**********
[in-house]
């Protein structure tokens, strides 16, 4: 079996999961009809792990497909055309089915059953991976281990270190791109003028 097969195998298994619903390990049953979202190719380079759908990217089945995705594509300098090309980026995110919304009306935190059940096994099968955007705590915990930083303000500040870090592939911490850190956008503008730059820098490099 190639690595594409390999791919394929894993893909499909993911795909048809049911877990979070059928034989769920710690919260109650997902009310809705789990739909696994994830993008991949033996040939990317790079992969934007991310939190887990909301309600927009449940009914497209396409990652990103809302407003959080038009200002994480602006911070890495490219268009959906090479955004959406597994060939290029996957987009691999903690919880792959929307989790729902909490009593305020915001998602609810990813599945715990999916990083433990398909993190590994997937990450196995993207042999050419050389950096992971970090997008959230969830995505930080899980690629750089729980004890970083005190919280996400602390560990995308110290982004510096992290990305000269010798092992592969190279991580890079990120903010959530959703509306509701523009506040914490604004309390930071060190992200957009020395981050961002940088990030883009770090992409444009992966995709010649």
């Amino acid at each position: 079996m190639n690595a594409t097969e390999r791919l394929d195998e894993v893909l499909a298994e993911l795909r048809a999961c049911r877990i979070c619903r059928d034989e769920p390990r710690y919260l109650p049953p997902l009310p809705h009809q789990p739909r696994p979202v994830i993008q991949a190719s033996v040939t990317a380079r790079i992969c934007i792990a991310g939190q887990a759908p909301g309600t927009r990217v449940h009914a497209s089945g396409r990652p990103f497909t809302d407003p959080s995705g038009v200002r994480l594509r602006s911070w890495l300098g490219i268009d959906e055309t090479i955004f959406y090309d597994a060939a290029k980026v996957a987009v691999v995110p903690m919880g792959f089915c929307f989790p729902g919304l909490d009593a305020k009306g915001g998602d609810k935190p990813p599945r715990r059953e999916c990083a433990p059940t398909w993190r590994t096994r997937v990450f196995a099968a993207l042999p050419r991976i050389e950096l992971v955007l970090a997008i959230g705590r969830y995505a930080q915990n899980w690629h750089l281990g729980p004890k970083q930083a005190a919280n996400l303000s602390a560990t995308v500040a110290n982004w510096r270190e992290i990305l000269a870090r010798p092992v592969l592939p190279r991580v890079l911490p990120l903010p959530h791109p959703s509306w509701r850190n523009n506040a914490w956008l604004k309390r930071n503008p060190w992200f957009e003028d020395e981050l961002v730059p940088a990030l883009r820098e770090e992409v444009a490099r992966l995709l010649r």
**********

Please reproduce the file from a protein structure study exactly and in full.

[in-house]
């Protein structure tokens, strides 16, 4: 079996999961009809792990497909055309089915059953991976281990270190791109003028 097969195998298994619903390990049953979202190719380079759908990217089945995705594509300098090309980026995110919304009306935190059940096994099968955007705590915990930083303000500040870090592939911490850190956008503008730059820098490099 190639690595594409390999791919394929894993893909499909993911795909048809049911877990979070059928034989769920710690919260109650997902009310809705789990739909696994994830993008991949033996040939990317790079992969934007991310939190887990909301309600927009449940009914497209396409990652990103809302407003959080038009200002994480602006911070890495490219268009959906090479955004959406597994060939290029996957987009691999903690919880792959929307989790729902909490009593305020915001998602609810990813599945715990999916990083433990398909993190590994997937990450196995993207042999050419050389950096992971970090997008959230969830995505930080899980690629750089729980004890970083005190919280996400602390560990995308110290982004510096992290990305000269010798092992592969190279991580890079990120903010959530959703509306509701523009506040914490604004309390930071060190992200957009020395981050961002940088990030883009770090992409444009992966995709010649």
């Amino acid at each position: 079996m190639n690595a594409t097969e390999r791919l394929d195998e894993v893909l499909a298994e993911l795909r048809a999961c049911r877990i979070c619903r059928d034989e769920p390990r710690y919260l109650p049953p997902l009310p809705h009809q789990p739909r696994p979202v994830i993008q991949a190719s033996v040939t990317a380079r790079i992969c934007i792990a991310g939190q887990a759908p909301g309600t927009r990217v449940h009914a497209s089945g396409r990652p990103f497909t809302d407003p959080s995705g038009v200002r994480l594509r602006s911070w890495l300098g490219i268009d959906e055309t090479i955004f959406y090309d597994a060939a290029k980026v996957a987009v691999v995110p903690m919880g792959f089915c929307f989790p729902g919304l909490d009593a305020k009306g915001g998602d609810k935190p990813p599945r715990r059953e999916c990083a433990p059940t398909w993190r590994t096994r997937v990450f196995a099968a993207l042999p050419r991976i050389e950096l992971v955007l970090a997008i959230g705590r969830y995505a930080q915990n899980w690629h750089l281990g729980p004890k970083q930083a005190a919280n996400l303000s602390a560990t995308v500040a110290n982004w510096r270190e992290i990305l000269a870090r010798p092992v592969l592939p190279r991580v890079l911490p990120l903010p959530h791109p959703s509306w509701r850190n523009n506040a914490w956008l604004k309390r930071n503008p060190w992200f957009e003028d020395e981050l961002v730059p940088a990030l883009r820098e770090e992409v444009a490099r992966l995709l010649r």